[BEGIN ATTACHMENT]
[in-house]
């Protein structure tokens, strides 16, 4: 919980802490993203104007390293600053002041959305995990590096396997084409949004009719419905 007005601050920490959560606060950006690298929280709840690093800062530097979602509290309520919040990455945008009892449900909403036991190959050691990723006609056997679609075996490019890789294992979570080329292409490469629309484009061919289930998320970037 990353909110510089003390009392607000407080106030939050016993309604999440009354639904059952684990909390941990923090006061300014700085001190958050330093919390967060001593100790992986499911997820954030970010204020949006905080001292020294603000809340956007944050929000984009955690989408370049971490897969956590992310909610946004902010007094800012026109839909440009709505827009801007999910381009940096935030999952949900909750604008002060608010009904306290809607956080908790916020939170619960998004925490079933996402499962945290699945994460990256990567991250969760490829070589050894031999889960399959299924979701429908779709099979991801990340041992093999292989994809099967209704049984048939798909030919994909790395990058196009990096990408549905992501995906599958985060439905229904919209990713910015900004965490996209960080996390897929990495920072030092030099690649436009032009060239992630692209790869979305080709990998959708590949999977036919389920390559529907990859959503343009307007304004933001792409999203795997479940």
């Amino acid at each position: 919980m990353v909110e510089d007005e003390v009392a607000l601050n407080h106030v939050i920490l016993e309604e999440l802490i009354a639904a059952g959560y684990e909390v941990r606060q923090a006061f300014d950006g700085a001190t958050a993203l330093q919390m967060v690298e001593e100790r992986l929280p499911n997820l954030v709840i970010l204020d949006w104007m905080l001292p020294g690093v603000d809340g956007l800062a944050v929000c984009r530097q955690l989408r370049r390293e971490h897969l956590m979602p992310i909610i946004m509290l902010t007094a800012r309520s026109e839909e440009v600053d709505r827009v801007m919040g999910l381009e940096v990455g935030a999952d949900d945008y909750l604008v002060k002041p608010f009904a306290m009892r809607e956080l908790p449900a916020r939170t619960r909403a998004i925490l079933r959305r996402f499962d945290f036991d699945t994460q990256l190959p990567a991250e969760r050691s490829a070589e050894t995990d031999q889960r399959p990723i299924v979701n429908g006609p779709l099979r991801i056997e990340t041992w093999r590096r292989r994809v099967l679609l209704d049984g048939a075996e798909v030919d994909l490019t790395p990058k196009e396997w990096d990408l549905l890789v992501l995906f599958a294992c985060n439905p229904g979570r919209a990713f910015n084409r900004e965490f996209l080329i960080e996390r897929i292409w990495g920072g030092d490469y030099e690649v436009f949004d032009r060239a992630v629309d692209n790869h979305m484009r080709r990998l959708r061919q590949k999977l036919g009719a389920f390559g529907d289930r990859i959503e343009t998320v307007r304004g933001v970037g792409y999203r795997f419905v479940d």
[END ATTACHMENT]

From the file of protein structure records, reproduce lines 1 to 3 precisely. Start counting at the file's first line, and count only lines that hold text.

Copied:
[in-house]
């Protein structure tokens, strides 16, 4: 919980802490993203104007390293600053002041959305995990590096396997084409949004009719419905 007005601050920490959560606060950006690298929280709840690093800062530097979602509290309520919040990455945008009892449900909403036991190959050691990723006609056997679609075996490019890789294992979570080329292409490469629309484009061919289930998320970037 990353909110510089003390009392607000407080106030939050016993309604999440009354639904059952684990909390941990923090006061300014700085001190958050330093919390967060001593100790992986499911997820954030970010204020949006905080001292020294603000809340956007944050929000984009955690989408370049971490897969956590992310909610946004902010007094800012026109839909440009709505827009801007999910381009940096935030999952949900909750604008002060608010009904306290809607956080908790916020939170619960998004925490079933996402499962945290699945994460990256990567991250969760490829070589050894031999889960399959299924979701429908779709099979991801990340041992093999292989994809099967209704049984048939798909030919994909790395990058196009990096990408549905992501995906599958985060439905229904919209990713910015900004965490996209960080996390897929990495920072030092030099690649436009032009060239992630692209790869979305080709990998959708590949999977036919389920390559529907990859959503343009307007304004933001792409999203795997479940």
């Amino acid at each position: 919980m990353v909110e510089d007005e003390v009392a607000l601050n407080h106030v939050i920490l016993e309604e999440l802490i009354a639904a059952g959560y684990e909390v941990r606060q923090a006061f300014d950006g700085a001190t958050a993203l330093q919390m967060v690298e001593e100790r992986l929280p499911n997820l954030v709840i970010l204020d949006w104007m905080l001292p020294g690093v603000d809340g956007l800062a944050v929000c984009r530097q955690l989408r370049r390293e971490h897969l956590m979602p992310i909610i946004m509290l902010t007094a800012r309520s026109e839909e440009v600053d709505r827009v801007m919040g999910l381009e940096v990455g935030a999952d949900d945008y909750l604008v002060k002041p608010f009904a306290m009892r809607e956080l908790p449900a916020r939170t619960r909403a998004i925490l079933r959305r996402f499962d945290f036991d699945t994460q990256l190959p990567a991250e969760r050691s490829a070589e050894t995990d031999q889960r399959p990723i299924v979701n429908g006609p779709l099979r991801i056997e990340t041992w093999r590096r292989r994809v099967l679609l209704d049984g048939a075996e798909v030919d994909l490019t790395p990058k196009e396997w990096d990408l549905l890789v992501l995906f599958a294992c985060n439905p229904g979570r919209a990713f910015n084409r900004e965490f996209l080329i960080e996390r897929i292409w990495g920072g030092d490469y030099e690649v436009f949004d032009r060239a992630v629309d692209n790869h979305m484009r080709r990998l959708r061919q590949k999977l036919g009719a389920f390559g529907d289930r990859i959503e343009t998320v307007r304004g933001v970037g792409y999203r795997f419905v479940d």